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COVID-19 and lockdown schooling: how digital learning environments influence semantic structures and sustainability knowledge

Authors
  • Fiedler, Sonja T.1
  • Heyne, Thomas2
  • Bogner, Franz X.3
  • 1 University of Würzburg, Matthias-Lexer-Weg 25, Würzburg, 97074, Germany , Würzburg (Germany)
  • 2 University of Würzburg, Würzburg, Germany , Würzburg (Germany)
  • 3 University of Bayreuth, Bayreuth, Germany , Bayreuth (Germany)
Type
Published Article
Journal
Discover Sustainability
Publisher
Springer International Publishing
Publication Date
Jul 25, 2021
Volume
2
Issue
1
Identifiers
DOI: 10.1007/s43621-021-00041-y
Source
Springer Nature
Keywords
Disciplines
  • Research
License
Green

Abstract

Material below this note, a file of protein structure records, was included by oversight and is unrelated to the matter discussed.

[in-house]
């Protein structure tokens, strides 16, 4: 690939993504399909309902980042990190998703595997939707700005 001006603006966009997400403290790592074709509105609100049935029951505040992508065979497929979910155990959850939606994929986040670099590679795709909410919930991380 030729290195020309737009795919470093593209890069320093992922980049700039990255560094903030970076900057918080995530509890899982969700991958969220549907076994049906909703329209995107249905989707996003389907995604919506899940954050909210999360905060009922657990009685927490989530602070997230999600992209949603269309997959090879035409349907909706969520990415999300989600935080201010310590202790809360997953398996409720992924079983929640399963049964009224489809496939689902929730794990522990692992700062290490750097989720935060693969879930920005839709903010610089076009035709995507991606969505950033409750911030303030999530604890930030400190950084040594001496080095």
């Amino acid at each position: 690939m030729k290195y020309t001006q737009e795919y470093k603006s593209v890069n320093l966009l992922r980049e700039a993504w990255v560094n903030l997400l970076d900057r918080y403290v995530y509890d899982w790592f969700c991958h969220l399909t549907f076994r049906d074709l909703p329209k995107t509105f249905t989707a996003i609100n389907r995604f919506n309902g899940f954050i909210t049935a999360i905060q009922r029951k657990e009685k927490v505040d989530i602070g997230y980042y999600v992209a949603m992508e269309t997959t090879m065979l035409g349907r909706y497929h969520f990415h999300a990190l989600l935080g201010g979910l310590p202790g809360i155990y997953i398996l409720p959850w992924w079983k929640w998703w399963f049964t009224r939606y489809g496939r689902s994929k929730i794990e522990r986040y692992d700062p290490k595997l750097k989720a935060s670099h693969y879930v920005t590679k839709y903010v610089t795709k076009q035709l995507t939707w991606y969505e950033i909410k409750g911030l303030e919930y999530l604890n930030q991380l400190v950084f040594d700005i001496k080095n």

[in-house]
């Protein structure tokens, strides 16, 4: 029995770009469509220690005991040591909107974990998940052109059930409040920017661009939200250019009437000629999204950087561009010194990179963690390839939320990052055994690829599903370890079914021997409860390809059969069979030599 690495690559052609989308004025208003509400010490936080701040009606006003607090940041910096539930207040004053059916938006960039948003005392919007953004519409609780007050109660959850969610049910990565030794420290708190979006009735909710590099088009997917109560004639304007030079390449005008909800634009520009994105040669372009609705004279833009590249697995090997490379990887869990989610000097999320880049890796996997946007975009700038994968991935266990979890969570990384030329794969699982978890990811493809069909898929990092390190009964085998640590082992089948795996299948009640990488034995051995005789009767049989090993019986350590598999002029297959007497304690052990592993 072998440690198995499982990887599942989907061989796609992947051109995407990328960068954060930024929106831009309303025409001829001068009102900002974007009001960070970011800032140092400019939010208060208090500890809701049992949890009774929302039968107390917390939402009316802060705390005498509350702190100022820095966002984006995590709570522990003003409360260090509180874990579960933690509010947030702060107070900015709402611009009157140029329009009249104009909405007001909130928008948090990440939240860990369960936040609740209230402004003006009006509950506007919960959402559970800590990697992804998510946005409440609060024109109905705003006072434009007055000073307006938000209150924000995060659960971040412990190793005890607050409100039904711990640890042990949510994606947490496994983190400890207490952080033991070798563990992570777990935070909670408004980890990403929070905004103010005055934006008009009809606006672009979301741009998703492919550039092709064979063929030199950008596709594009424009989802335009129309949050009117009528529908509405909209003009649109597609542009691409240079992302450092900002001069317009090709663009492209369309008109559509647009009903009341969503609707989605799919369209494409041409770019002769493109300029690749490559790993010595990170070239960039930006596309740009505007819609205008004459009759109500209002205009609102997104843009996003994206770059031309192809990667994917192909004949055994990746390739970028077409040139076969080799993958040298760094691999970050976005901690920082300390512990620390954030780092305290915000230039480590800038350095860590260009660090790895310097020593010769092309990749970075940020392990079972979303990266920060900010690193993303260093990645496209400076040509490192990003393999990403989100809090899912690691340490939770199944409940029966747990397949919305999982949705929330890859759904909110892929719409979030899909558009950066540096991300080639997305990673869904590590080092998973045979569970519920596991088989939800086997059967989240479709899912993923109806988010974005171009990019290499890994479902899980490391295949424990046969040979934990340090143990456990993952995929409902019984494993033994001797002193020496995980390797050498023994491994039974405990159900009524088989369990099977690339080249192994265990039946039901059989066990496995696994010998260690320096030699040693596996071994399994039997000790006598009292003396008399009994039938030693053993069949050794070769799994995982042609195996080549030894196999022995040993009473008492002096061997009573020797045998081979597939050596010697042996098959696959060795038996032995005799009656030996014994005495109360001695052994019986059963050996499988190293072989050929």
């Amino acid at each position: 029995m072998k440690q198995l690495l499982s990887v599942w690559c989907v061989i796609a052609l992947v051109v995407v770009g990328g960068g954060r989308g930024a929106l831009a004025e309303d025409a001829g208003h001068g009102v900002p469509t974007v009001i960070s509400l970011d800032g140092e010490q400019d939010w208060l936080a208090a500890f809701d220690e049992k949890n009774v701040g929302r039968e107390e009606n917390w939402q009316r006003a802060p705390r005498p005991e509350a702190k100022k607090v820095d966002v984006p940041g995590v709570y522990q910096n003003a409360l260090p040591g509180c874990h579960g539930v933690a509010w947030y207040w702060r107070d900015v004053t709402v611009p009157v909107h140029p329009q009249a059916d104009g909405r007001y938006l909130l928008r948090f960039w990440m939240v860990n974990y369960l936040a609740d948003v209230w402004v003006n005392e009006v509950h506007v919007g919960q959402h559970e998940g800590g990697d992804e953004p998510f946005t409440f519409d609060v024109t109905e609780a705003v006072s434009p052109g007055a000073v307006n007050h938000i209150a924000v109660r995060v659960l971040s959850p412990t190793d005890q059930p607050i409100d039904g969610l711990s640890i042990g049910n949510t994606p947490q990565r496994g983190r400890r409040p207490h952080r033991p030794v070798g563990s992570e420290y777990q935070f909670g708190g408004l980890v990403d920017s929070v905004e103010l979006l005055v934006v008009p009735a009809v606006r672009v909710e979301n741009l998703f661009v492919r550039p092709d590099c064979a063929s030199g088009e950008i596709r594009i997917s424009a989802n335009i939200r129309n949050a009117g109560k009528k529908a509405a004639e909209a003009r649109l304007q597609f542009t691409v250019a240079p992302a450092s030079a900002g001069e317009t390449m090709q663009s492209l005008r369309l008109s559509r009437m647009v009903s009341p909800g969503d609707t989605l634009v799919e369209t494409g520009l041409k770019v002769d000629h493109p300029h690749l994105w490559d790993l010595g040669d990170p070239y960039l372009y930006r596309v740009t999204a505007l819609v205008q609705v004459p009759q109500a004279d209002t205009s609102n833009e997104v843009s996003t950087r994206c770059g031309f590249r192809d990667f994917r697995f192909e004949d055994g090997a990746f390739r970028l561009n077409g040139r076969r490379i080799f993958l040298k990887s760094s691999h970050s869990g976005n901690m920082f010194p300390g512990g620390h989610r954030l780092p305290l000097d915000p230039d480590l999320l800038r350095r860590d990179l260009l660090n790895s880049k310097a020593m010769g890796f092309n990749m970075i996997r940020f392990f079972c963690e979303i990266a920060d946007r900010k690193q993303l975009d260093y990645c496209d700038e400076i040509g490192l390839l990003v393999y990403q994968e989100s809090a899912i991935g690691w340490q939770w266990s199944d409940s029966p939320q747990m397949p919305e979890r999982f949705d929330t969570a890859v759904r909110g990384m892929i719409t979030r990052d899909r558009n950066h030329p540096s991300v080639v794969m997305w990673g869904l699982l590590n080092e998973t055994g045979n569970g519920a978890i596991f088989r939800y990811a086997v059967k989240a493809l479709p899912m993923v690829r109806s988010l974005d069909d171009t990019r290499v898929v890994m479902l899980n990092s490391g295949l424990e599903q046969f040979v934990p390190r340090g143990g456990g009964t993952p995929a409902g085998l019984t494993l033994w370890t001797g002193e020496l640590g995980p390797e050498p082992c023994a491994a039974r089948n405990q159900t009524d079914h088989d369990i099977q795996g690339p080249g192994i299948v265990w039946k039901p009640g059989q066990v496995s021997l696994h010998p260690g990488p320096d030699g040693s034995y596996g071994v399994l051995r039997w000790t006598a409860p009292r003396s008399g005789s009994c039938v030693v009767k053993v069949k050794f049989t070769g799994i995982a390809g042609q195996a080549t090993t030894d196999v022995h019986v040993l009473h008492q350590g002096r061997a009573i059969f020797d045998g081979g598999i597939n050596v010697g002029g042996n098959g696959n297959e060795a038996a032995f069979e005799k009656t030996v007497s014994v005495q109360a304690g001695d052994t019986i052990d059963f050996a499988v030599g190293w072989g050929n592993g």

Promoting sustainable lifestyles through Education for Sustainable Development (ESD) is part of the UN’s Agenda 2030. Earlier empirical studies proved direct interactions with and in natural environments to be effective ESD methods. Pandemic-related lockdowns rendered such courses nearly impossible, which raised concerns about achieving the Sustainable Development Goals (SDGs) in general. To evaluate what young learners know about the concept sustainability so far and how it can be taught effectively online, we designed an online learning module tackling sustainability issues and compared it with data from an on-site intervention module for Bavarian 5th graders (~ 10 years old). Cognitive learning as well as attitudinal preferences of 288 learners were monitored in a pretest–posttest design. The learning module comprised two sections: One about botany, plant characteristics, and plant families; the other about the advantages and disadvantages of traditional as well as sustainable farming methods. The customized cognitive test and semantic differentials for sustainability and environmental protection produced three major findings: (1) A digital learning environment successfully and significantly increased sustainability knowledge (2) Learners clearly distinguished the concepts Sustainability and Environmental Protection (3) There is no direct correlation between semantic differential scores and learning outcome.

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